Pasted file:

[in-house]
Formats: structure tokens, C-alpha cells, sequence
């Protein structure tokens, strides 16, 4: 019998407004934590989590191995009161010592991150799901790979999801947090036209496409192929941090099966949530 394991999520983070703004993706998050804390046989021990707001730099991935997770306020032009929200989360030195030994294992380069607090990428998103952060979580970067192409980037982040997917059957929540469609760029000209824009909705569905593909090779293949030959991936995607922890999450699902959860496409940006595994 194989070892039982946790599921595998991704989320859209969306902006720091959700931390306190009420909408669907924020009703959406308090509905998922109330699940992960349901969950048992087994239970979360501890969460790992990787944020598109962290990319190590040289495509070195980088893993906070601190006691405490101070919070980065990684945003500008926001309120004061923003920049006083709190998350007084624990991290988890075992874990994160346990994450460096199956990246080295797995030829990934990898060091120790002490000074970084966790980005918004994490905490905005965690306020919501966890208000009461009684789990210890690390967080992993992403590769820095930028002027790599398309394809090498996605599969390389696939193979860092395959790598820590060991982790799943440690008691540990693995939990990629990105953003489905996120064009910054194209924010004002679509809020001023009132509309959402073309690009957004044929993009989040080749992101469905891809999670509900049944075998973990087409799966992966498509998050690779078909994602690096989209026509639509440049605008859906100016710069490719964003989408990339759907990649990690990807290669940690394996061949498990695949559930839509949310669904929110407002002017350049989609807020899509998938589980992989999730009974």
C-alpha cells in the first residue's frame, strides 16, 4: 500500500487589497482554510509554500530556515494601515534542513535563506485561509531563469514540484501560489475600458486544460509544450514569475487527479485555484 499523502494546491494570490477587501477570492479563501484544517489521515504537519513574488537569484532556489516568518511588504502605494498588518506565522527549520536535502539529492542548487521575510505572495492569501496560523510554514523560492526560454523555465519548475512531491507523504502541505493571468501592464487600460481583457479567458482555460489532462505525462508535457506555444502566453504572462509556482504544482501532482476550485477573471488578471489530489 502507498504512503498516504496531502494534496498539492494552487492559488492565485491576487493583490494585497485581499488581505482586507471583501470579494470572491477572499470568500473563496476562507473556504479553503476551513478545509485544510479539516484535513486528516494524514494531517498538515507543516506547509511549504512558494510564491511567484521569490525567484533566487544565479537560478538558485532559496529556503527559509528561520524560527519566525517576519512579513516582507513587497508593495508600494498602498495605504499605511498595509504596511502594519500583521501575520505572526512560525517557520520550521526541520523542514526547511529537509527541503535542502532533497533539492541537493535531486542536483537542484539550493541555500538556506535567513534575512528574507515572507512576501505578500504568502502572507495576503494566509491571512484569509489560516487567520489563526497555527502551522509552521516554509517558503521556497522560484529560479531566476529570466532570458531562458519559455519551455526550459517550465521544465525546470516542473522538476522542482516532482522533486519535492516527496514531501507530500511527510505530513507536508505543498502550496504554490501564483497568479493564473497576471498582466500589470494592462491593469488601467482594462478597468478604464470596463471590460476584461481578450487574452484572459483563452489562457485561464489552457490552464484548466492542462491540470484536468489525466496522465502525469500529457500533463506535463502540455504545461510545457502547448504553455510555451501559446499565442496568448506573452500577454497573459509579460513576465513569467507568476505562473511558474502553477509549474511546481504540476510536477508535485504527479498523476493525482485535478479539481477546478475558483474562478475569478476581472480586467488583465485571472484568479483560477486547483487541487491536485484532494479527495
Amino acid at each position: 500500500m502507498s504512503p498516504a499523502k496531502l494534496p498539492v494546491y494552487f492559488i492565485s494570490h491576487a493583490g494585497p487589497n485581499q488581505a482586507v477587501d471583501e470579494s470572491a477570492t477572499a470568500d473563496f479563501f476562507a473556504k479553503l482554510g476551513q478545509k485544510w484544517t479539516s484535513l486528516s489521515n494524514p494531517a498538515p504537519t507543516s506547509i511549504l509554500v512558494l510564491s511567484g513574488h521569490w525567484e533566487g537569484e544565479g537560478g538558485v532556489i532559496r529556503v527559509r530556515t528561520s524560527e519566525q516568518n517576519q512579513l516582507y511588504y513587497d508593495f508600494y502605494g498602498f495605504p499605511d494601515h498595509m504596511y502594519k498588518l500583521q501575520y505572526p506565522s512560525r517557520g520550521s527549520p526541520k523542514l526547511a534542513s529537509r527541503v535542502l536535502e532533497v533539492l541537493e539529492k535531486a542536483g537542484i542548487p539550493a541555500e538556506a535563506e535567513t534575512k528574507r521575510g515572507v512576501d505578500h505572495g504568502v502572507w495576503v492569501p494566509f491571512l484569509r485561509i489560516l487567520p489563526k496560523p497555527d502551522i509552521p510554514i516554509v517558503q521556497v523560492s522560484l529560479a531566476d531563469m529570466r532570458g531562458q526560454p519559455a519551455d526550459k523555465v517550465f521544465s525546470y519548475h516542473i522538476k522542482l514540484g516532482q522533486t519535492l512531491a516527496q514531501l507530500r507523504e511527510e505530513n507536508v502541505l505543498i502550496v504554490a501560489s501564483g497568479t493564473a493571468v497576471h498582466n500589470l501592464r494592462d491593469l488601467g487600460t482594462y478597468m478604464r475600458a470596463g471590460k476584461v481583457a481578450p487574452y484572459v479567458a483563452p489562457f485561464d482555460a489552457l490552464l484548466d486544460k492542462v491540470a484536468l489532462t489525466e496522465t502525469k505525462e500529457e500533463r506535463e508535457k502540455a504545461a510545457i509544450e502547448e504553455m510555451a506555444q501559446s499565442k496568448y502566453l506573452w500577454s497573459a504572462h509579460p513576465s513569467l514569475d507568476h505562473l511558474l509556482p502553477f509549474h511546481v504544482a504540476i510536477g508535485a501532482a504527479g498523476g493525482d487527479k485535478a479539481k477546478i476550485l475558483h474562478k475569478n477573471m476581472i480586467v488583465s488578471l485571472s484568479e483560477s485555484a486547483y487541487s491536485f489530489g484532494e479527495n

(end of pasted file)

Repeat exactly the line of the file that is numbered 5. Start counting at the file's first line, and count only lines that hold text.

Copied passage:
Amino acid at each position: 500500500m502507498s504512503p498516504a499523502k496531502l494534496p498539492v494546491y494552487f492559488i492565485s494570490h491576487a493583490g494585497p487589497n485581499q488581505a482586507v477587501d471583501e470579494s470572491a477570492t477572499a470568500d473563496f479563501f476562507a473556504k479553503l482554510g476551513q478545509k485544510w484544517t479539516s484535513l486528516s489521515n494524514p494531517a498538515p504537519t507543516s506547509i511549504l509554500v512558494l510564491s511567484g513574488h521569490w525567484e533566487g537569484e544565479g537560478g538558485v532556489i532559496r529556503v527559509r530556515t528561520s524560527e519566525q516568518n517576519q512579513l516582507y511588504y513587497d508593495f508600494y502605494g498602498f495605504p499605511d494601515h498595509m504596511y502594519k498588518l500583521q501575520y505572526p506565522s512560525r517557520g520550521s527549520p526541520k523542514l526547511a534542513s529537509r527541503v535542502l536535502e532533497v533539492l541537493e539529492k535531486a542536483g537542484i542548487p539550493a541555500e538556506a535563506e535567513t534575512k528574507r521575510g515572507v512576501d505578500h505572495g504568502v502572507w495576503v492569501p494566509f491571512l484569509r485561509i489560516l487567520p489563526k496560523p497555527d502551522i509552521p510554514i516554509v517558503q521556497v523560492s522560484l529560479a531566476d531563469m529570466r532570458g531562458q526560454p519559455a519551455d526550459k523555465v517550465f521544465s525546470y519548475h516542473i522538476k522542482l514540484g516532482q522533486t519535492l512531491a516527496q514531501l507530500r507523504e511527510e505530513n507536508v502541505l505543498i502550496v504554490a501560489s501564483g497568479t493564473a493571468v497576471h498582466n500589470l501592464r494592462d491593469l488601467g487600460t482594462y478597468m478604464r475600458a470596463g471590460k476584461v481583457a481578450p487574452y484572459v479567458a483563452p489562457f485561464d482555460a489552457l490552464l484548466d486544460k492542462v491540470a484536468l489532462t489525466e496522465t502525469k505525462e500529457e500533463r506535463e508535457k502540455a504545461a510545457i509544450e502547448e504553455m510555451a506555444q501559446s499565442k496568448y502566453l506573452w500577454s497573459a504572462h509579460p513576465s513569467l514569475d507568476h505562473l511558474l509556482p502553477f509549474h511546481v504544482a504540476i510536477g508535485a501532482a504527479g498523476g493525482d487527479k485535478a479539481k477546478i476550485l475558483h474562478k475569478n477573471m476581472i480586467v488583465s488578471l485571472s484568479e483560477s485555484a486547483y487541487s491536485f489530489g484532494e479527495n